Asked by a caller from Florida about how his faith has helped him as Romney’s running mate, Ryan said it “sustains” and “humbles” him.

“We [Ryan’s family] pray throughout the day. I keep a rosary in my pocket, whatever jacket I've got, and I'm given so many prayers from people,” the Wisconsin congressman said. “I'm one of those people who don't think you can separate your faith from your public life as an official from your private life. It informs you, it guides you, it makes you who you are, and it gives you great peace. First prayer I say every morning is the Serenity prayer.”

Ryan also noted he received an email from his pastor in Janesville, Wis. tonight with the words: “have no fear.” “And that's how the Lord sustains me. No fear,” Ryan added.

Paul Ryan Says Obama Threatens ‘Judeo-Christian Values’ With Health Care Plan

Yesterday at 11:22 PM

By Adam Martin

In public, Paul Ryan's attacks on the Affordable Care Act (a.k.a. Obamacare) have been largely economic ones, from that viral video of him arguing to the president in person that the plan merely hides spending and doesn't cut it, to his speech at the Republican National Convention, in which he argued, falsely, that the plan would raid Medicare. But in a conference call with evangelical voters on Sunday he changed tack dramatically, claiming a second Obama term would compromise "those Judeo-Christian values that made us a great nation in the first place."

The telephone town hall with the Faith and Freedom Coalition wasn't exactly a secret. Politico, NBC, and Buzzfeed have all posted stories on it, and Huffington Post's Amanda Terkel tweeted about it, not to mention the fact that it drew thousands of participants. But as Buzzfeed's Zeke Miller pointed out, the call "did not appear on his public schedule," which suggests the campaign didn't want to make it a media event.

There are a few angles to this that are worth considering. The first is that this is some pretty unhinged rhetoric for a candidate seeking national office. It's expected that Ryan would condemn President Obama's agenda, but to argue that the agenda threatens the values of "western civilization" is qualitatively different. It's the kind of extremism we might expect from a televangelist, not a vice presidential candidate two days before an election.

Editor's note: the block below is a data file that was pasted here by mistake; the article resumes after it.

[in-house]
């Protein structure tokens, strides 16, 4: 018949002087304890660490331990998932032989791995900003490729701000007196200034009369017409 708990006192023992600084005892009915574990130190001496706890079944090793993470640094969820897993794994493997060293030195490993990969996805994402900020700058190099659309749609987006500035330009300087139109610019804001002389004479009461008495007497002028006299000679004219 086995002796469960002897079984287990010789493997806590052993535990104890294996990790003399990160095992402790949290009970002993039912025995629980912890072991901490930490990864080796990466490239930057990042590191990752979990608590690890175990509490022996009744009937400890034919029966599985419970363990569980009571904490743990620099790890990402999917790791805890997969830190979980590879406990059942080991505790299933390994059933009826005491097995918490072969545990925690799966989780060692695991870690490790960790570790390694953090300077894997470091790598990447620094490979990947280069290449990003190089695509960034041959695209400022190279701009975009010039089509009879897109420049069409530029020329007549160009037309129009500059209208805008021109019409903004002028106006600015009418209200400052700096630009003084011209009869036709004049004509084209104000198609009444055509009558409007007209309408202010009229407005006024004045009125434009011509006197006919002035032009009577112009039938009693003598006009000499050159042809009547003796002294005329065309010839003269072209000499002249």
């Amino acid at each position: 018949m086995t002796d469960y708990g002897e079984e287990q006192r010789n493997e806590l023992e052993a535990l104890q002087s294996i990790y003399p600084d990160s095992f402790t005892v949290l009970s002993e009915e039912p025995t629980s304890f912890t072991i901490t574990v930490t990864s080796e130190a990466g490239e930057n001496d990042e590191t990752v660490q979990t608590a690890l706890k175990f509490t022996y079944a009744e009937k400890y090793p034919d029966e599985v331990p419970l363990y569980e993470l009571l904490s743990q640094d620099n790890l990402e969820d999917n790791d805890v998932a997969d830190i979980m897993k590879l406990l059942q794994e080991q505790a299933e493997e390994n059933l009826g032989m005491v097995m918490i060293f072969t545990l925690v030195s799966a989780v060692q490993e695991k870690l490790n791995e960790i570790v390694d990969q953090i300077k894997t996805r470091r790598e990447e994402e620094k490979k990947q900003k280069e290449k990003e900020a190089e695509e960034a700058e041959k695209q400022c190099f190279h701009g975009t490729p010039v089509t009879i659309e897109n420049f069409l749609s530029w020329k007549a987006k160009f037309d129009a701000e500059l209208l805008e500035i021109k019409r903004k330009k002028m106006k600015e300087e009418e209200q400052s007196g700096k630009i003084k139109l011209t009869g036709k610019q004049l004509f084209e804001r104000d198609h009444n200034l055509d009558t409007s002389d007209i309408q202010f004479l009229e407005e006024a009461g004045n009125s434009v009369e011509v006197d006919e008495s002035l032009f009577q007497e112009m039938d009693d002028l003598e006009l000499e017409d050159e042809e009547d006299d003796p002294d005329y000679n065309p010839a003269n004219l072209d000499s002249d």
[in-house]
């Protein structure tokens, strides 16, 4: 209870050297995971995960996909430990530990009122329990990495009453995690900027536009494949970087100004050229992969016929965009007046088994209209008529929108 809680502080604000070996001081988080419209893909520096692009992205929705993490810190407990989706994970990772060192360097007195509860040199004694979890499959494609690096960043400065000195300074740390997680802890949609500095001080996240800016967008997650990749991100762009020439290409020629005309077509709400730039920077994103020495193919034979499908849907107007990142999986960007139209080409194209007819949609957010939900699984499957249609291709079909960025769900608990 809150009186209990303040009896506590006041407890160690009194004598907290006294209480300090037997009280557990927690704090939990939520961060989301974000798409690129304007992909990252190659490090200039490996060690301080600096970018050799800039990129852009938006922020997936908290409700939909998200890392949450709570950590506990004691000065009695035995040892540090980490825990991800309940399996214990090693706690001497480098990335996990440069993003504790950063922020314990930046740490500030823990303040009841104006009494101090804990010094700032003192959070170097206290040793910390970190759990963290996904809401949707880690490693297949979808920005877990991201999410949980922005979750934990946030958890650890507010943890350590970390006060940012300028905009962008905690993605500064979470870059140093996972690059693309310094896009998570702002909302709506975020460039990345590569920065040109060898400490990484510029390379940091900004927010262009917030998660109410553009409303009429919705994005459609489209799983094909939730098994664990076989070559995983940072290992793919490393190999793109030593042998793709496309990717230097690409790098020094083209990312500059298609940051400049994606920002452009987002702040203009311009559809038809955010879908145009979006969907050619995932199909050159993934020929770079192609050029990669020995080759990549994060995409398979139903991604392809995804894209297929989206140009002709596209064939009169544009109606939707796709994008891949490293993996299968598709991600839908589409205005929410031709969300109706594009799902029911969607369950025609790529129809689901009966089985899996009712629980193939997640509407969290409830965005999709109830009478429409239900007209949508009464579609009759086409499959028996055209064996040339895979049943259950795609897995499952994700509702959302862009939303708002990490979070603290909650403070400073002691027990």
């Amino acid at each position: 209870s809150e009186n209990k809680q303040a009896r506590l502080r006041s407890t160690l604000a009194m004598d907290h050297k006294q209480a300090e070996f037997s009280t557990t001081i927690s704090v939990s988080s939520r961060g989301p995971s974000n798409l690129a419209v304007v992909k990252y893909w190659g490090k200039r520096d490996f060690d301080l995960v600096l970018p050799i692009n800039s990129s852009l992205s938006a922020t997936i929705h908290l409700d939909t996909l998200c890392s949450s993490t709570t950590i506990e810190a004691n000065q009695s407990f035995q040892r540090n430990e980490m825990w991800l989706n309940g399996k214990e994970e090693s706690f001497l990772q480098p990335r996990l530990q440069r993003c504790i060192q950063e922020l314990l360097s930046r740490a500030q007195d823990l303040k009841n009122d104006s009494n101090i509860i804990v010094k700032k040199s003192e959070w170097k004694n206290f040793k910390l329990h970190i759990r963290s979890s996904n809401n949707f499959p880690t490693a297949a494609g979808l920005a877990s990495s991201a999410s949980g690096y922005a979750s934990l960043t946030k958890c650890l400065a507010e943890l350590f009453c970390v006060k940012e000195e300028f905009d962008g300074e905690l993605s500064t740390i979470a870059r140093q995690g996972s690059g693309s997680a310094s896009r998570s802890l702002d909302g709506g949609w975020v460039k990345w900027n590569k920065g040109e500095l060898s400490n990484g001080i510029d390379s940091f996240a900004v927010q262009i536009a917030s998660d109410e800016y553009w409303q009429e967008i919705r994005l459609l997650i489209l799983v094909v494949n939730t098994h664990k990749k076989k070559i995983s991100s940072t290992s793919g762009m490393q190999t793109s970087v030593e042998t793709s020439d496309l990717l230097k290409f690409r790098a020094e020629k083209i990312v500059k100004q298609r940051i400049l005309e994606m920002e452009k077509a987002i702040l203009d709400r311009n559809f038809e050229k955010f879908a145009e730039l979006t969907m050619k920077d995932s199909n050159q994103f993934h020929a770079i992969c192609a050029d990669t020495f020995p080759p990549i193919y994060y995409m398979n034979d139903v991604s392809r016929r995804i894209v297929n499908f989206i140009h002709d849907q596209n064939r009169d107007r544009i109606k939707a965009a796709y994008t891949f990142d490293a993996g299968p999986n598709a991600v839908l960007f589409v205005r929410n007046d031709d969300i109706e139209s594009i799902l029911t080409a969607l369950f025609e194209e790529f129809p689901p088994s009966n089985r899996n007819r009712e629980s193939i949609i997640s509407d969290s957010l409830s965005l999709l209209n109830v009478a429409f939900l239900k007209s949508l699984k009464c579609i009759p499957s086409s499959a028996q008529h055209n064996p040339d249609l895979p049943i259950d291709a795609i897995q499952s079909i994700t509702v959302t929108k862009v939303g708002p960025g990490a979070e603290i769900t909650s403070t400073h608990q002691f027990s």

Second, the tele-townhall event was organized by the Faith and Freedom Coalition -- the group formed by disgraced Republican lobbyist Ralph Reed. Common sense might suggest the Romney campaign would keep its distance from such a scandal-plagued figure, but for months, the Republican ticket has done the opposite.

And finally, all of this serves as a reminder of the part of Ryan's persona that's often overlooked: the so-called budget wonk is also a fierce culture warrior.

The perceptions of Ryan in much of the media notwithstanding, Ryan has fought against contraception access; he's worked with Todd Akin to redefine rape; he believes the government should force women impregnated by rape or incest to carry their pregnancies to term; he co-sponsored a "Personhood" measure that would ban in-vitro fertilization and some forms of birth control; and twice voted for a constitutional amendment to prevent marriage equality.

It's with this record in mind that Ryan tells the religious right that the White House is at odd with "Judeo-Christian" values. The rhetoric is only surprising to those who forget what a culture warrior this guy really is. 
But calling the president a threat to people's very religious values is the kind of hyperventilating paranoia that a candidate should maybe stay away from here in the waning days of the campaign.

If Romney loses…
By: Alexander Burns and Maggie Haberman
November 5, 2012 04:39 AM EST
Mitt Romney is shown here. | AP Photo
If Romney loses, the GOP will have to go through a painful process of self-examination | AP Photo

For Republicans, the only thing harder than losing to Barack Obama might be explaining it.

By any reasonable standard, Obama is a seriously vulnerable incumbent: a president overseeing a limping economy, whose party got thumped in the 2010 midterm elections and whose signature accomplishment of health care reform is highly controversial. Whatever his strengths on national security and personal likability, Obama probably began the 2012 campaign as the most beatable sitting president in 20 years.
So if Obama manages to defeat Mitt Romney on Tuesday, the Republican Party will have to go through a painful process of self-examination and internal debate in order to explain what went so badly wrong.

The debate won’t just be fodder for political obsessives: It will also determine how Republicans approach governing next year and how the party campaigns in 2014, 2016 and beyond.

Even before tomorrow’s vote, the post-election arguments about why Romney lost — if he does — are beginning.

(PHOTOS: Final countdown to Election Day)

Here’s a POLITICO preview of the top arguments Republicans would use to explain and excuse it:

Mitt Romney was a historically bad candidate

If Romney wins on Tuesday, he’ll be president of the United States. If he loses, he’ll be the fall guy for the entire Republican Party.